Linda’s family Coeliac story


My sister Judy and my brother Richard were born in 1944 and 1945 respectively and as babies did not thrive. Judy was particularly ill with daily stomach upsets and sickness and became very malnourished with a swollen belly and matchstick arms and legs. Doctors were unable to diagnose the problem and Mum took them from hospital to hospital for various tests to no avail until in 1947 our Bournemouth GP referred them to Great Ormond Street Children’s Hospital in London. Here Dr Wilfred Sheldon had just discovered a connection with gluten and malabsorption and Judy and Richard were one of his earliest patients. However, that was not the end of the problem as manufacturers did not know how to isolate gluten in flour and other products. They were put on a soya diet which was very hard to use and in those days food was still on rationing after the war. Also a banana diet was introduced and we had huge hands of green bananas ripening in our kitchen!

Richard and Judy’s health began to improve and they grew normally.
It was discovered that my father also had the same coeliac disease, though I seemed to be healthy. Eventually gluten-free flour came on the market and Mum was able to make bread, cakes etc with it and it was used in all our cooking as well as cornflour.

My father found it difficult to stay on a gluten-free diet and consequently died of complications from coeliac in his late 50’s. I started to develop symptoms in my 30’s and had the blood test, which is not conclusive, and later a jejunal biopsy which was negative. I was later diagnosed as having Irritable Bowel Syndrome which is a form of coeliac disease. My own daughter also developed symptoms in her 30’s and was diagnosed as coeliac and has been on a gluten-free diet ever since. Her own daughters have been tested and so far appear to be clear.

My brother and sister are now in their 60’s and have developed further complications arising from coeliac such as lactose intolerance, thyroid problems and osteoporosis though they stick strictly to their gluten-free diet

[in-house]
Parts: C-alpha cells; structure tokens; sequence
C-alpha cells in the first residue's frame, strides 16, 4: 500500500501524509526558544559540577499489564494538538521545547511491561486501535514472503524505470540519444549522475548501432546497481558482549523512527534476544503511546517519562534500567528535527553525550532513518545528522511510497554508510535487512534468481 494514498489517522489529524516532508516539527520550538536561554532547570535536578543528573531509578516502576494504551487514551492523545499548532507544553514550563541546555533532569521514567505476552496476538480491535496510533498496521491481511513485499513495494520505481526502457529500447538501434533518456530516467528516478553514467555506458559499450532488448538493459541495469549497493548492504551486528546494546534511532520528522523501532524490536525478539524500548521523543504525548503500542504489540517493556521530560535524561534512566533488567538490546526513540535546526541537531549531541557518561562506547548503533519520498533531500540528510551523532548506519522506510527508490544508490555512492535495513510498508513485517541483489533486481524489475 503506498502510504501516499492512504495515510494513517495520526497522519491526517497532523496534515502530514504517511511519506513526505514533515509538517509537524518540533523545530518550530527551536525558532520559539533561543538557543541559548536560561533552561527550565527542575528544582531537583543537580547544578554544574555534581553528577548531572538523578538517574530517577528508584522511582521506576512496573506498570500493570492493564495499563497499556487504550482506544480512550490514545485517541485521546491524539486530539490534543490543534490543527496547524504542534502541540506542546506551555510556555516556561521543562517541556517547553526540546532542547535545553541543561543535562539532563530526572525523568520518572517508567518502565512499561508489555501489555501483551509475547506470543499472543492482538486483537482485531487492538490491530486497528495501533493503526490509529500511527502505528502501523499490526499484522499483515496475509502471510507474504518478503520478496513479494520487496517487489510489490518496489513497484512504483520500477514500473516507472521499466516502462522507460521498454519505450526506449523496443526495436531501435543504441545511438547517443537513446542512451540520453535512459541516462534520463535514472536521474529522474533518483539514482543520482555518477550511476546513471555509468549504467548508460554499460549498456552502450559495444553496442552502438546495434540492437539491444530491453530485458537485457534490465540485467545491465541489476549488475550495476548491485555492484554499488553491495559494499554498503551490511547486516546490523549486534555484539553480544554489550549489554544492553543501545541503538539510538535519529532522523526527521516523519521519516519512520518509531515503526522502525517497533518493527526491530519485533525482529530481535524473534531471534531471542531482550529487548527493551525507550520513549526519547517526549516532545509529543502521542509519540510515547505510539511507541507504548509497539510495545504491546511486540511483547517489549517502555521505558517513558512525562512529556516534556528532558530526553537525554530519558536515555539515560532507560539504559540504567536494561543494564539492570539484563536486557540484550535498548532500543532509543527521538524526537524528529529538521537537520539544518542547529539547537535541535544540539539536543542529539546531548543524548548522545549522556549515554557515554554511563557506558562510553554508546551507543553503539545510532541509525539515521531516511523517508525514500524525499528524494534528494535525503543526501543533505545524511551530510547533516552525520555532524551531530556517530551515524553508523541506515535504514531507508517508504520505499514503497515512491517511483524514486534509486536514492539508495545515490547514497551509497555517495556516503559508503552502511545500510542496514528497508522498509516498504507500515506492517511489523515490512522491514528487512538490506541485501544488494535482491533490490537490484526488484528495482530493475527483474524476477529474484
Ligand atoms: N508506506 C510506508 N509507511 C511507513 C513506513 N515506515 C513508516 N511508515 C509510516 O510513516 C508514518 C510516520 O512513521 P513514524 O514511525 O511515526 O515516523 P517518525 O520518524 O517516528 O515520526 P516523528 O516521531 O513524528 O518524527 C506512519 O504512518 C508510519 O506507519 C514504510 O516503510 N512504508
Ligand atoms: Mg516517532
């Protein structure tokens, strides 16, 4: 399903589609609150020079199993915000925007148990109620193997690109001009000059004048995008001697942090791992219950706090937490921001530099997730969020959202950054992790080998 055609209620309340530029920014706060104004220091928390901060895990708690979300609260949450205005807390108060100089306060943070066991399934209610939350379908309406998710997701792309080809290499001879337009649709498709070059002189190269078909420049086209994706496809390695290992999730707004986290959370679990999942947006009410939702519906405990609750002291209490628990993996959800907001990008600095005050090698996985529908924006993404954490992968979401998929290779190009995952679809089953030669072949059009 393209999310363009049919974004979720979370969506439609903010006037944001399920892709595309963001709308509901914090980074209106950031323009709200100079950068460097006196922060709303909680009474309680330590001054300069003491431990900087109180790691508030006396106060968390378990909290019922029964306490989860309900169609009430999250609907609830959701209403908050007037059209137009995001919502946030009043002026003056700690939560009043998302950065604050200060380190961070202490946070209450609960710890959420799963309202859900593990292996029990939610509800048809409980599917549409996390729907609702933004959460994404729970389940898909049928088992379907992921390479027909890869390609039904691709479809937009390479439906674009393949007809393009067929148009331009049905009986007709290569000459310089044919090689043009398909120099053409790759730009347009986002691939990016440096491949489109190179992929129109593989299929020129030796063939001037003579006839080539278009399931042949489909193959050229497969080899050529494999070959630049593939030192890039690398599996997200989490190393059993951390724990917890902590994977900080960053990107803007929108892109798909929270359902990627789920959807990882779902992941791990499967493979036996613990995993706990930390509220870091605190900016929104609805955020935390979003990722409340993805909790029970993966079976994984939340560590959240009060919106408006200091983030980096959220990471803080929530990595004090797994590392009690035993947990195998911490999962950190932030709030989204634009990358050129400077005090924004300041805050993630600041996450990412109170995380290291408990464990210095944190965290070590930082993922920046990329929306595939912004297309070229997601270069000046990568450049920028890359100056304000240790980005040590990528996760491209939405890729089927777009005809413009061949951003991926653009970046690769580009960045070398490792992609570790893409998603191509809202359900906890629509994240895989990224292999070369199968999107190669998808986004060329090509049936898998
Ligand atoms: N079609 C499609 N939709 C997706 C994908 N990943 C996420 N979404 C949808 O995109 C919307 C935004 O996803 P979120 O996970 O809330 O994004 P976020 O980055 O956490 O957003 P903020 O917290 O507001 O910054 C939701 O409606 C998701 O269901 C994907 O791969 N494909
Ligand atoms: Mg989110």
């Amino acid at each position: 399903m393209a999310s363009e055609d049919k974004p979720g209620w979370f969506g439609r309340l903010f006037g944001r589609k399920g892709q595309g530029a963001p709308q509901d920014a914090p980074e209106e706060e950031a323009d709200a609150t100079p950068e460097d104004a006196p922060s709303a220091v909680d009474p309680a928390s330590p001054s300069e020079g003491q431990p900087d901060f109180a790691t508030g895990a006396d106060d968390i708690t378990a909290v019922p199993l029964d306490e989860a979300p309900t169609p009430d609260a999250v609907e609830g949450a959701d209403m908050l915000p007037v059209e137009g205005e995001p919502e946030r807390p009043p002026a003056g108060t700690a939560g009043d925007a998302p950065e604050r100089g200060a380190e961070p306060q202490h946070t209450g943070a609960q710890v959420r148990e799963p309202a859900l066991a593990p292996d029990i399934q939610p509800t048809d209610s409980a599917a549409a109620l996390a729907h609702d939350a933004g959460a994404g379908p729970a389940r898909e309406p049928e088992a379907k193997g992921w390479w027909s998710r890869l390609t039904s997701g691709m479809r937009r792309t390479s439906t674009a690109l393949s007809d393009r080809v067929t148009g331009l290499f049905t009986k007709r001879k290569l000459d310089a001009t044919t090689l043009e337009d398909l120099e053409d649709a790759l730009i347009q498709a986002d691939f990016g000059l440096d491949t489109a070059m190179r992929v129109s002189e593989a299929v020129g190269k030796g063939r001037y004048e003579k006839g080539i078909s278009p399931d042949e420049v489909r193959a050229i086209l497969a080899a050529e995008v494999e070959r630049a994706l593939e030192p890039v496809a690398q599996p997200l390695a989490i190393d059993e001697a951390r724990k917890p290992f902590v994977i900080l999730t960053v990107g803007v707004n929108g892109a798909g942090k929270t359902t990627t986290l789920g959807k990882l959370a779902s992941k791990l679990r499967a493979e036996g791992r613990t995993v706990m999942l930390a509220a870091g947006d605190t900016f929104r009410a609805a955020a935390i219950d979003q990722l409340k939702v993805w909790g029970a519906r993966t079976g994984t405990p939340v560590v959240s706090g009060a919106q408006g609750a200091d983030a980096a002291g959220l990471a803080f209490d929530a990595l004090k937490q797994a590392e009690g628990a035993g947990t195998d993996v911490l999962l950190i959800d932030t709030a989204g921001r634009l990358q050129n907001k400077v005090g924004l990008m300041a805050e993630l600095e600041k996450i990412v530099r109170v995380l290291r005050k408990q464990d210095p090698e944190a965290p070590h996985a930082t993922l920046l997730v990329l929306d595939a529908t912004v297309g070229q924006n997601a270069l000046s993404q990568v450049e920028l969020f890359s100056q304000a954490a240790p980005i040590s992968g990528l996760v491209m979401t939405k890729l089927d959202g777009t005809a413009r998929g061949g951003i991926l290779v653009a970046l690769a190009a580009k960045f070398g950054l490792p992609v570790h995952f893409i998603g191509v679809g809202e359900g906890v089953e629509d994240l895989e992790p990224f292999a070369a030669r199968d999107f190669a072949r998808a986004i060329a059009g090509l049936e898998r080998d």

Over the years there has been a greater awareness of coeliac disease and manufacturers have produced a huge range of products which makes life a lot easier for sufferers. Unfortunately, some manufacturers are not quite scrupulous enough and products get contaminated with gluten leading to the unpleasant symptoms of coeliac. The disease is well recognised by doctors and nurses and young babies are screened for it when they are weaned and there are support groups available throughout the country under the auspices of Coeliac UK. In all coeliac disease is a lot easier to manage nowadays and sufferers can lead an almost normal life.


~ by theblackfarmer on May 8, 2009.

2 Responses to “Linda’s family Coeliac story”

  1. I know when I was born, I was very ill and doctors had no clue of what it was. I was given a diet of bananas, sugar and milk after it was discovered that it was the only thing I could keep down. I was in hospital for two years. That was 1969 and I am pleased that things are different now. I believe all baby food is gluten free now. I’m sure this is a big help. It’s strange how so many diseases and conditions are interlinked. We can’t find anyone before myself who suffered from coeliac syndrome. My daughter was diagnosed with Hypothyroidism when she was 7 and researchers now are claiming a link to coeliac. Thanks for sharing this.

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